LONDON - Europe looks set to have its youngest leader with Austria's 31-year-old Sebastian Kurz of the conservative People’s Party scoring a clear victory in Sunday's parliamentary election, winning around 32% of the votes cast.
Kurz, who took the reins of the party earlier this year, told his jubilant supporters that “The Austrian population gave us their confidence to bring about a new style of political culture and for a respectful relation to the other parties, and most importantly to advance Austria forward.”
His victory marks an extraordinarily rapid rise to the top of Austrian politics. Kurz transformed the fortunes of his People’s Party, largely on an anti-migrant platform.
On the campaign trail earlier this month, he promised supporters that he would “strike a very clear path which is going to reduce illegal migration to zero,” adding that migrants who “set off illegally must be stopped at the border, taken care of and sent back.”
Elections in France and the Netherlands this year checked the momentum of right-wing populist parties in Europe. But Austria has shown it is still a political force, says Leopold Traugott of the analyst group Open Europe.
“Right wing populism certainly is not dead in Europe, particularly not in Austria. Austria was one of the main reception countries, but also transit countries during the refugee crisis in 2015. And still during this election campaign it was the meta-topic to which all other issues were combined.”
Kurz’s rival, Heinz-Christian Strache – leader of the far-right Freedom Party – accuses Kurz of stealing his policies and political slogans on migration and Islam.
“Now we will see if they really mean it honestly or seriously, if they are even willing to have honest negotiations with us or not. And I'm telling you: you can rely on one thing. We are going to stay true to ourselves,” Strache told supporters Sunday as it became clear his party had sealed second place.
With all parties well short of a majority, tough coalition talks lie ahead. Analysts say a coalition agreement between the People’s Party and the Freedom Party is now the most likely outcome of the election – although other combinations are possible. The third-placed Social Democrats, hurt by scandals during the campaign, have not ruled out forming a coalition with either of the two right-wing parties.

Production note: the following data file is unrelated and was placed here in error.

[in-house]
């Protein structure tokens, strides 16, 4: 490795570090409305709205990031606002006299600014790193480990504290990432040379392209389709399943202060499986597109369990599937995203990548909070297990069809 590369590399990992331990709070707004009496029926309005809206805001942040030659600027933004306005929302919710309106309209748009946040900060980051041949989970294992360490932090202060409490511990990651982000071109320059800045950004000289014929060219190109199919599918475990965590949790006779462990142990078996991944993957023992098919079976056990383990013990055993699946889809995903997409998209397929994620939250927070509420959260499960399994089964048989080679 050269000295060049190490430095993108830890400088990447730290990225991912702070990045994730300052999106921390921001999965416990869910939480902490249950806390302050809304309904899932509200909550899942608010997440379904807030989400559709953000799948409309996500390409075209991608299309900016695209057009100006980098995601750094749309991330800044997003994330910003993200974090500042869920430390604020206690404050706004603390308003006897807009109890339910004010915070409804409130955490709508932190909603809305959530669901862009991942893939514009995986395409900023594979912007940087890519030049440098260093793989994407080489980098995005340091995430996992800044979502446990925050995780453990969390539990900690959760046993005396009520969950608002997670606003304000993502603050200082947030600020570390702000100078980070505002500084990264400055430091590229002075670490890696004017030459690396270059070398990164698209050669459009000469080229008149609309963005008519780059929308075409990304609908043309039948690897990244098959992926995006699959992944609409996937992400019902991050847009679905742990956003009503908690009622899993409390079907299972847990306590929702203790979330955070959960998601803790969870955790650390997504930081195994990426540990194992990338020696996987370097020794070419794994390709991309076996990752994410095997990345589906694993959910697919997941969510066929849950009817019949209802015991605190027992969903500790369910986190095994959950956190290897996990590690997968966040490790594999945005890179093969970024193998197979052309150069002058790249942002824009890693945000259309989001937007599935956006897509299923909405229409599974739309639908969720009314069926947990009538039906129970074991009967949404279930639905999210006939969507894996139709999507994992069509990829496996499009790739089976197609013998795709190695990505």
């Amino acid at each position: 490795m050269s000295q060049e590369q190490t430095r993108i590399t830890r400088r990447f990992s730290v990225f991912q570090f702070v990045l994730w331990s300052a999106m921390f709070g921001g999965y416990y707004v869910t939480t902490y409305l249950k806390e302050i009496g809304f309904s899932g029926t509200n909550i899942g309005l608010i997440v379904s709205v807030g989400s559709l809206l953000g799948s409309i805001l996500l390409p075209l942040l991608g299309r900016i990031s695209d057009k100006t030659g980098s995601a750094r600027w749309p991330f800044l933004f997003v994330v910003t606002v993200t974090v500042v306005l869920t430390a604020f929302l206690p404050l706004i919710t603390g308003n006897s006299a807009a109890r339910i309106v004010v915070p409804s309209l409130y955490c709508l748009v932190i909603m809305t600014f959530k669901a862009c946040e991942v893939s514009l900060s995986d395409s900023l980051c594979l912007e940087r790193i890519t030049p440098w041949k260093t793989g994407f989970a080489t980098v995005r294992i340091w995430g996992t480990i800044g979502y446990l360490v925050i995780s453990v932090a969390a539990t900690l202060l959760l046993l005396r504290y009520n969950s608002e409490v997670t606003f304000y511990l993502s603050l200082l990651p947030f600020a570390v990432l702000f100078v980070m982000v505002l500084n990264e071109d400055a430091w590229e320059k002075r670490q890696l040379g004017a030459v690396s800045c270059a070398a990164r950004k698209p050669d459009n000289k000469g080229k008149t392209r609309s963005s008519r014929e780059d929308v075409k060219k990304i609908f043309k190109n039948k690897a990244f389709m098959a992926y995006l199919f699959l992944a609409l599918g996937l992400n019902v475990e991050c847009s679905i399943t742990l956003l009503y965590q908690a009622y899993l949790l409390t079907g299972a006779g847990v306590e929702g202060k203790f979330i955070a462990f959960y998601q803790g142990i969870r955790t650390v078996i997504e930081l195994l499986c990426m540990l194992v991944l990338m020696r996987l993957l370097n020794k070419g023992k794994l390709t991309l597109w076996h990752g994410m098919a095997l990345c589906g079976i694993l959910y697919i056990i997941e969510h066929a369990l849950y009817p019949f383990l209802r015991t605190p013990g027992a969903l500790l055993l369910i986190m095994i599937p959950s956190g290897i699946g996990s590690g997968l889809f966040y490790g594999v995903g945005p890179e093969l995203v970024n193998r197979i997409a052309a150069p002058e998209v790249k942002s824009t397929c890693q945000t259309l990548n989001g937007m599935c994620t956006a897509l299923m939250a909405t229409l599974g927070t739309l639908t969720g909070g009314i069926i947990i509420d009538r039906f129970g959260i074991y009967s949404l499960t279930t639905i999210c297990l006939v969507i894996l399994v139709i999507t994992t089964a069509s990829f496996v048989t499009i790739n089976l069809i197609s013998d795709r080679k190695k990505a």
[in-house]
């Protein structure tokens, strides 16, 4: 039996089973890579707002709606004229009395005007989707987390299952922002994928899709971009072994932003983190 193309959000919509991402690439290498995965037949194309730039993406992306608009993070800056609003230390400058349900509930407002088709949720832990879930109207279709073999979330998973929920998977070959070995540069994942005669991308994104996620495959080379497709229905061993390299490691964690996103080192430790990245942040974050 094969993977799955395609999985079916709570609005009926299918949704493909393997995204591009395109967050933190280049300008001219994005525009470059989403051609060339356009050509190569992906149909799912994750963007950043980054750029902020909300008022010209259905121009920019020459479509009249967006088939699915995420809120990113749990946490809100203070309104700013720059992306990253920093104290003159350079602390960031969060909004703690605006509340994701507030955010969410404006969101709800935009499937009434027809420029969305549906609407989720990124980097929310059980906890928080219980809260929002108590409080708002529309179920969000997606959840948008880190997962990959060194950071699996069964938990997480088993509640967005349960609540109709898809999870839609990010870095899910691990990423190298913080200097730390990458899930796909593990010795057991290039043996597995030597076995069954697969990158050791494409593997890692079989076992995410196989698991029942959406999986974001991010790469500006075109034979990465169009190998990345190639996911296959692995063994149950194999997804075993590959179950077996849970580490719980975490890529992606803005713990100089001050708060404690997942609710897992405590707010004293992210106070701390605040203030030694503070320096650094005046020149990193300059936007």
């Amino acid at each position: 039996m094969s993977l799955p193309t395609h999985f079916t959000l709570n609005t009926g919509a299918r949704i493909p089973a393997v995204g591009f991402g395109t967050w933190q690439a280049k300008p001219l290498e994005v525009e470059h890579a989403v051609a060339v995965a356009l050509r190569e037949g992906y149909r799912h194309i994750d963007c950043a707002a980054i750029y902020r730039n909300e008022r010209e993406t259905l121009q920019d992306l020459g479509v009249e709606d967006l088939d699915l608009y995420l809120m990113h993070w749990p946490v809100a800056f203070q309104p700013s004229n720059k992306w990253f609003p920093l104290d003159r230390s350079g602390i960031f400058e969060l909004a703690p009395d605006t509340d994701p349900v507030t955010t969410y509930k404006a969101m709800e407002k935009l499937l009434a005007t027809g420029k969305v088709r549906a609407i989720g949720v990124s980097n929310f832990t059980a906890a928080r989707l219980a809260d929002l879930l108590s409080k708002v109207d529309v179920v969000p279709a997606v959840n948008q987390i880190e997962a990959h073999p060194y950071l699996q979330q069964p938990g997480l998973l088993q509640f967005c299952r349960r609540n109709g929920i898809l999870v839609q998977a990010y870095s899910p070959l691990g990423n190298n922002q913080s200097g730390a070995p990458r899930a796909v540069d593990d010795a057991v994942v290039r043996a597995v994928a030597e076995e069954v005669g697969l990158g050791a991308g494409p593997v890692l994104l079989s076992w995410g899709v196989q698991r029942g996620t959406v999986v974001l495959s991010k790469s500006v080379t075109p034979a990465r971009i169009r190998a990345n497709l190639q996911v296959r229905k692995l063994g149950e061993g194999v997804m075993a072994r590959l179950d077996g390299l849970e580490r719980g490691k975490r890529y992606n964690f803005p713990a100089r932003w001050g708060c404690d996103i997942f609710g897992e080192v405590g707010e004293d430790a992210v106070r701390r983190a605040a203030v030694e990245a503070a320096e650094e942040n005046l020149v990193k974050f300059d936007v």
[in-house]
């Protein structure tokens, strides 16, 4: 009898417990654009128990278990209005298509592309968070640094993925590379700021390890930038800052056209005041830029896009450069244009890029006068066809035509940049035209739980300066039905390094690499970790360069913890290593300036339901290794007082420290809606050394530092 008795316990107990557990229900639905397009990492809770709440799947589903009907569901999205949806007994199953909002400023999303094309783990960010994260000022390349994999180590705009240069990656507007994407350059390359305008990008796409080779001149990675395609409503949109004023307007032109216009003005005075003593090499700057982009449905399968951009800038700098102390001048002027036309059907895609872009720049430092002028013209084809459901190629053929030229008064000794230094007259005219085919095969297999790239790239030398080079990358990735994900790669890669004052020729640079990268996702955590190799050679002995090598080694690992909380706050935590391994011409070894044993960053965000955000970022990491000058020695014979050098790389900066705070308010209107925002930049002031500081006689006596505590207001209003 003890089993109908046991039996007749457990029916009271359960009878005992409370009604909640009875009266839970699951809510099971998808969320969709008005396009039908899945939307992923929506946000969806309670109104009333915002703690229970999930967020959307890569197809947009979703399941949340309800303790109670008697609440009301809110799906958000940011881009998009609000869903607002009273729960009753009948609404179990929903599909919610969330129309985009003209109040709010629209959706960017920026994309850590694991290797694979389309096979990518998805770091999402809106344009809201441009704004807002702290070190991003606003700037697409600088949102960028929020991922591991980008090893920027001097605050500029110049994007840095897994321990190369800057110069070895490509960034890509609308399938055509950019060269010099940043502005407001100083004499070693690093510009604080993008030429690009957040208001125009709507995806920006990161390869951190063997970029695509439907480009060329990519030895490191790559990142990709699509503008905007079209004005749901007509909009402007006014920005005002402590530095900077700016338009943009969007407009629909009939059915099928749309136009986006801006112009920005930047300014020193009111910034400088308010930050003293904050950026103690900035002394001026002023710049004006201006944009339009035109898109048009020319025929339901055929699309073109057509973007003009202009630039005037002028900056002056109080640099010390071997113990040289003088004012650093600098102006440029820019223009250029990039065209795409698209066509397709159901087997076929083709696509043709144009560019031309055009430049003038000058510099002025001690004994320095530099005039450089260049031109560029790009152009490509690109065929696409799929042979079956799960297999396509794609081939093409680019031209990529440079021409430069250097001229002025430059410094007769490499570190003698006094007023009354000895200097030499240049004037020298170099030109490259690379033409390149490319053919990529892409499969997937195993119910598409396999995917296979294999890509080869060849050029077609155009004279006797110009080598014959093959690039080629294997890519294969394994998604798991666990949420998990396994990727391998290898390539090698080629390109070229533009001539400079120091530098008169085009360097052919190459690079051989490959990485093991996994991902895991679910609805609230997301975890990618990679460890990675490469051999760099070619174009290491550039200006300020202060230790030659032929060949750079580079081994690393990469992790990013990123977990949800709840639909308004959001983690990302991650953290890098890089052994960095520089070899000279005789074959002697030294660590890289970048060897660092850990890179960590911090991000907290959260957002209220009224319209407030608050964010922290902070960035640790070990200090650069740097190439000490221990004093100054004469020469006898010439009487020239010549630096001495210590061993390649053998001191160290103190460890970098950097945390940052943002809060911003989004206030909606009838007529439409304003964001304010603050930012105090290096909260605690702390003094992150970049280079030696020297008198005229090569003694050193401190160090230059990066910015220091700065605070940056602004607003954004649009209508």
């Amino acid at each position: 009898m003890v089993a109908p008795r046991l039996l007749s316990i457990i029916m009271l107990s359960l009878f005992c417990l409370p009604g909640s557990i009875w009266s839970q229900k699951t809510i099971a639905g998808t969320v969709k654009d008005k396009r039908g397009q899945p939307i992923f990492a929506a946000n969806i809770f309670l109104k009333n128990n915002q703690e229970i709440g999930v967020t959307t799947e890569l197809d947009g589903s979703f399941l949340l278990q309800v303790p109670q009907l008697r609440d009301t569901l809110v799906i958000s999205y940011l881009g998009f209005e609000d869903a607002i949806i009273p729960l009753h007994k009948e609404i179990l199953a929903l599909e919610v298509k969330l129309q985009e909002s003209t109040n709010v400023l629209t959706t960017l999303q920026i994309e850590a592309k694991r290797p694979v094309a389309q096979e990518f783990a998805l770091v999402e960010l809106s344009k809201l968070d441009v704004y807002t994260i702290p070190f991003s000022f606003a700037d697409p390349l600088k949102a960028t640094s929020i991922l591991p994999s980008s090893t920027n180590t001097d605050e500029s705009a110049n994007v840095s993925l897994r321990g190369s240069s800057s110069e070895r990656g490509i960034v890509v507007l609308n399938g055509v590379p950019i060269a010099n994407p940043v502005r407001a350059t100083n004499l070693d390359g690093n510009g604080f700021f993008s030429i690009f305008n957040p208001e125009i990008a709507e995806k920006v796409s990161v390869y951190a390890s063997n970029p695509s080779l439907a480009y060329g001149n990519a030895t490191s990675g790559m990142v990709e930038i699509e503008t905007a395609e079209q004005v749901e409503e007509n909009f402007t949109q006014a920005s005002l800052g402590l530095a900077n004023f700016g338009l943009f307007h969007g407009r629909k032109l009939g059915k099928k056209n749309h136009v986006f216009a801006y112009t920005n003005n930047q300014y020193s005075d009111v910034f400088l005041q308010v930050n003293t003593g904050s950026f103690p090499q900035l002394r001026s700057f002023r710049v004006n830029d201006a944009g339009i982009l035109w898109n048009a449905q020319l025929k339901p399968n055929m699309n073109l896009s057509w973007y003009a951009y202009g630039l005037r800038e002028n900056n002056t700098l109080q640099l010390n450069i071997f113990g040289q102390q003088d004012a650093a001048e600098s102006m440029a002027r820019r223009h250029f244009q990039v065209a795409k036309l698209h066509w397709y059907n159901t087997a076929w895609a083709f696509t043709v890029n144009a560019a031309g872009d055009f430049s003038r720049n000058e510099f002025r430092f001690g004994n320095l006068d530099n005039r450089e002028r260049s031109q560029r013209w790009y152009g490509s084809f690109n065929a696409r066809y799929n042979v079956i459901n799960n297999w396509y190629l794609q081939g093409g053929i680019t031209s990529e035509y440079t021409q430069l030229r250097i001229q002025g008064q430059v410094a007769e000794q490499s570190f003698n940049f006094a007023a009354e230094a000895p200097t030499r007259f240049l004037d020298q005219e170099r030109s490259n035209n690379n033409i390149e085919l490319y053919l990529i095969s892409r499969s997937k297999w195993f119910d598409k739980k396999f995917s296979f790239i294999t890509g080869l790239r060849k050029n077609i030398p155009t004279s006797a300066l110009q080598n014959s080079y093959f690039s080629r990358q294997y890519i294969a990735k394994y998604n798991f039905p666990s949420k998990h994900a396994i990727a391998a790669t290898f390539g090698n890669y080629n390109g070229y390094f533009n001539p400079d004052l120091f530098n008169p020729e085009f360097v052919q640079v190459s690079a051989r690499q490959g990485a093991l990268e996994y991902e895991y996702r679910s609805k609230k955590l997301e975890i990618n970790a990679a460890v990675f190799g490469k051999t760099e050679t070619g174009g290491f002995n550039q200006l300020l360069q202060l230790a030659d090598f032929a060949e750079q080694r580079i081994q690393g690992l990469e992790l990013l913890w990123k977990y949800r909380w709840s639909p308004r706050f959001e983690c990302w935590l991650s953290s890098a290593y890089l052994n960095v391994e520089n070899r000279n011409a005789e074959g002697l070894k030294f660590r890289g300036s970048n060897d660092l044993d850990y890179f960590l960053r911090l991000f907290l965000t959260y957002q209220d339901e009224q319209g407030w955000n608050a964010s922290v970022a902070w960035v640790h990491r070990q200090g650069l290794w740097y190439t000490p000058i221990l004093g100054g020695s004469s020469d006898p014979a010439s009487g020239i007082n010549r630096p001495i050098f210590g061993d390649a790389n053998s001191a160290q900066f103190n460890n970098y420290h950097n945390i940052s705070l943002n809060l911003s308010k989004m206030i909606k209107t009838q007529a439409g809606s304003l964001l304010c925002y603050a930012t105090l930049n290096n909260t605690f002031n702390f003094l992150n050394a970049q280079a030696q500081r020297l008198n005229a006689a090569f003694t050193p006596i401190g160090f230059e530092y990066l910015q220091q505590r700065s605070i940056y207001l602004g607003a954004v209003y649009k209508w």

It’s clear Kurz’s People’s Party tried to offset the challenge of the far right by taking a tough line on immigration, says Traugott.
“The question of how you can actually beat the populists is debated all over Europe. And at least in Austria, moving towards them certainly did not help.”
In Austria, as in other parts of Europe, analysts say voters express the same common concerns.
“In general globalization, digitalization, economic crisis, people are more and more insecure, people lose their jobs and even or especially less educated people have kind of a feeling that they can't keep up with modern times, a modern labor market and so on,” says Alexandra Siegl, a polling analyst at the Vienna-based Peter Hajek Strategies, a political consultancy firm.
Those same concerns were echoed in the French presidential election, won by another young leader who stormed the established political order – Emmanuel Macron. Analysts say the similarities end there.
“While Macron is a cosmopolitan, a globalist as he calls himself, Sebastian Kurz clearly portrays a more conservative, traditionalist image,” says Traugott.
They are contrasting visions within the new generation of European political leaders. For the EU itself, analysts say the result in Austria will dampen hopes that 2016 – the year of Brexit - marked the beginning of the end of the right-wing populist surge.